Wayne gets grant for two school nurses
By Phyllis Moore
Published in News on August 19, 2004 2:04 PM
The Wayne County Health Department has received state money that it will use to add two school nurses, moving the school system closer to the ideal ratio of nurses to students.
The grant, from a program called "Healthy Children, Ready to Learn," is the result of legislation that recognizes the health needs of school-age children, said Health Director James Roosen. The funding was awarded to local health departments and can be distributed in several ways, he said.
"Since Wayne County already has an established school nurse program that focuses on children of elementary school age, the funding will be used to expand the number of nurses available in the middle school and high schools," he said.
Roosen said the school nurse program is provided through a partnership between Wayne Memorial Hospital and the school system. The hospital will be responsible for hiring the two nurses and administering the grant.
Jana Blackman, health promotion director at Wayne Memorial, said the grant has two parts.
"One is for funding for a school nurse for two years," she said. "The state also decided to fund 80 more full-time permanent school nurses across the state."
She said the amount of the grant translates to $49,375 for each position for the first year, and up to $50,000 per position for the second year. It covers salaries, training, benefits, and any medical equipment or supplies needed.
The new positions are expected to be filled by October, she said. That will bring the number of school nurses up to nine full-time and one half-time positions, covering 31 schools.
She said it equals having one nurse for every 1,000 students.
"The National School Nurse Association recommends a ratio of one nurse for every 750 students," Roosen said. "So the additional nurses will get us a little closer to the ideal ratio."
Statewide, he said, there will be 24 school systems that will meet the ideal because of the funding, and six counties in the state will now have funding for a full-time nurse.
"This grant will make a difference statewide," he said.
"The hospital is very happy to have received this funding," Ms. Blackman said. "Every county didn't get this. We were very fortunate that we got two nurses."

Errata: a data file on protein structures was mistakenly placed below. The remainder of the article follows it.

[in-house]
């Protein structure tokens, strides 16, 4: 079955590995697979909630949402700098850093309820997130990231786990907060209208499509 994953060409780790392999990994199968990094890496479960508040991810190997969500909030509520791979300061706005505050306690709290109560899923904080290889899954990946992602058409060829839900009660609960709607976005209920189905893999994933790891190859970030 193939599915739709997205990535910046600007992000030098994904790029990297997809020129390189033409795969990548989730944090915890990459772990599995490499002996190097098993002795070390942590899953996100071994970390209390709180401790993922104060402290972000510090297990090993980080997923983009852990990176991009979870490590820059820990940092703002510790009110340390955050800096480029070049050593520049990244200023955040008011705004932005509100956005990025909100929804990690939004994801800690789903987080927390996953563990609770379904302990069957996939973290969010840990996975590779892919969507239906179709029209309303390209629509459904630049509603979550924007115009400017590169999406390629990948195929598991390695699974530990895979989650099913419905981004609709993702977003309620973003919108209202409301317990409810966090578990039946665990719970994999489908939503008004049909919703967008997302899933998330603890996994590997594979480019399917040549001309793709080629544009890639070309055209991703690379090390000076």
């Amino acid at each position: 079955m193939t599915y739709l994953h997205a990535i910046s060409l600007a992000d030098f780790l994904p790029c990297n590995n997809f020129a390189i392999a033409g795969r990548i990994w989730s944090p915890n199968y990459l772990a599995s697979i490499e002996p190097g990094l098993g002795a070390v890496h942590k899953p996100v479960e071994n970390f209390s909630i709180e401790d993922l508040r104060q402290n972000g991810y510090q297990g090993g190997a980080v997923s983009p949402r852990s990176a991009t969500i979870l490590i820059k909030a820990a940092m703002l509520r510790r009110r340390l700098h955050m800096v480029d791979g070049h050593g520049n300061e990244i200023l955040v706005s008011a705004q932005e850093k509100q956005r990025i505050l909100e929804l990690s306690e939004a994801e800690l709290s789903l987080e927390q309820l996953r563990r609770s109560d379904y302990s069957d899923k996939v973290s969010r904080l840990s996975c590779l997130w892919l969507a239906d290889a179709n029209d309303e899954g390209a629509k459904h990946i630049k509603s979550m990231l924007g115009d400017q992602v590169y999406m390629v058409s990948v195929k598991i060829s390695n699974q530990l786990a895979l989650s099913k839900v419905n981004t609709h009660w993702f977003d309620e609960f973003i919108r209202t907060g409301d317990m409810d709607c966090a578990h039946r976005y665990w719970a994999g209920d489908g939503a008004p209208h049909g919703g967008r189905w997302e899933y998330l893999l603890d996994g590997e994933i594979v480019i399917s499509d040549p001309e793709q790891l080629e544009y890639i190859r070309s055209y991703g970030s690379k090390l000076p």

She said that Wayne County still has a way to go, but she recalled that seven years ago the ratio was one nurse for the 19,000 students in the school system.
"We have made great strides in developing the school nurse program," she said. "We have WISH school-based health centers in four middle schools and then we have school nurses who each serve several schools."
She said that currently nurses travel to different locations, each covering an average of three elementary schools. She said the ideal would be to have a school nurse based at every school.
Roosen said he is thankful the legislators, as well as others at the state level, are recognizing the need for school nurses.
He said one of the biggest impediments to success in school is lower-than-optimum health. School nurses, he said, have the potential to do much more than respond to illness or injury.
"They frequently are the only regular source of health care that many children have available," he said. "These nurses are the medical expert in the school setting and have specialized training in care coordination, chronic disease management and social health issues concerning children.
"Having this resource in our schools greatly improves the quality of a child's education."
He credited Wayne County with building a strong foundation as a leader in school health. He cited not only such examples as the existing school nurses program but the Wayne Initiative for School Health program or WISH.
"It takes a lot of work to keep these programs running and this community has become a model for a lot of school systems," he said.
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